The target strength of forcings is acquired by adjusting the concentration of the forcing agents iteratively in offline calculations using the radiation part of the GCM code. The radiative forcing is calculated using one year of three-hourly meteorological fields from the PI control simulation. In the SLR experiment, total solar irradiance is altered with equal fractional changes over the spectrum. Note that the inhomogeneous fractional change may influence the result to a minor extent (Hansen et al. 2005). The differences in tropospheric ozone, black carbon, organic carbon, and sulfate aerosol concentrations between years 2000 and 1860 are linearly amplified and added to the forcing of PI control simulation in the TRO3, BC2W, OC, and SULF experiments, respectively. The amplification factors differ between forcing agents. Zonal and annual mean perturbation concentrations in the TRO3, BC2W, OC, and SULF experiments are shown in Fig. 1. While perturbations in aerosol concentrations are mostly in midlatitudes and the lower troposphere, the largest perturbation in tropospheric ozone concentration is in relatively low latitudes and the upper troposphere. There is a substantial contrast in these perturbations between the Northern and Southern Hemispheres. In the VOLC experiment, the effect of volcanic aerosols in 1992, the year of the peak negative radiative forcing due to the Mount Pinatubo eruption in June 1991, is added to the PI control simulation. The effect is represented by the extinction optical depth, single scattering albedo, and asymmetry factor in the model, and the extinction optical depth is reduced by 43%.

In addition to the BC2W experiment, two other experiments are designed for black carbon: BC1W and BC2WLO. In the BC1W experiment, the global mean radiative forcing is reduced to 1 W m−2. The BC1W experiment aims to investigate the nonlinearity between the forcing and response. In the BC2WLO experiment, the black carbon concentration is modified only below the σ = 0.5 level, that is, lower troposphere, but still produces the same amount of the global mean radiative forcing as in the BC2W experiment. The amplification factor in BC2WLO experiment is required to be larger than BC2W experiment because the radiative forcing is larger when the absorbing aerosol is placed in higher altitude above reflective low clouds (Cook and Highwood 2004). The BC2WLO experiment aims to investigate the sensitivity of the response to vertical distribution of the black carbon, which is fairly uncertain. The perturbation concentration of black carbon in the BC2WLO experiment is shown in Figs. 1e and 1f as departures from the PI control and BC2W experiments, respectively.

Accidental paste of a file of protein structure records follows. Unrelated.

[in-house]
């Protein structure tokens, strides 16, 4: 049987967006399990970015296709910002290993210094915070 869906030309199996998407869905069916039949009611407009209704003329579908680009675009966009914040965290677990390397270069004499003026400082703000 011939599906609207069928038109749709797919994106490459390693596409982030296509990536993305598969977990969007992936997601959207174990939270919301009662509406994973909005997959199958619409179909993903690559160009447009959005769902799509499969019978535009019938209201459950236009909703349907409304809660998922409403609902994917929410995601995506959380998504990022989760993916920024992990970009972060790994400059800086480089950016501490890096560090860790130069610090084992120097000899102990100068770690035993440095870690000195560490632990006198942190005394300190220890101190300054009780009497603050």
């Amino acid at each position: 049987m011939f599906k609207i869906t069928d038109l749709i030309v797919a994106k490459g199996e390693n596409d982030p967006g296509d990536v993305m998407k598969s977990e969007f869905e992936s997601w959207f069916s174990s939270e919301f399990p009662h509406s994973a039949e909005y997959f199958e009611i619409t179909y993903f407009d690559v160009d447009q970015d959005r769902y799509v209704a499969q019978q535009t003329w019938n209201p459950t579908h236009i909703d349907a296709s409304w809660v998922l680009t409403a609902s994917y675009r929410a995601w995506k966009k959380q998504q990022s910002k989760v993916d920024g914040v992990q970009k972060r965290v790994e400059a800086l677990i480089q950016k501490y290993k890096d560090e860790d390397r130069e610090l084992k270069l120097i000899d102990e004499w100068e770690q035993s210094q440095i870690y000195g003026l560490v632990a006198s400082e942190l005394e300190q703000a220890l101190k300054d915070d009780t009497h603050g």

After the completion of the integrations, we found that we had unintentionally introduced very small changes in the concentrations of background aerosols, that is, the aerosol species other than the forcing agent that was designed to be perturbed, with respect to the PI control simulation. Although the changes are less than 10−5 W m−2 in the global and annual mean and less than 10−3 W m−2 at any grid point, and thus are too small to have any practical importance, we conducted an additional control simulation that also introduced these very small changes in background aerosol concentrations. The new control simulation is integrated for another 80 years, and the last 50 years are used as a control case only for aerosol perturbation experiments. However, owing to the negligible difference between the two control simulations, we do not explicitly distinguish them in the following, and denote both as PI.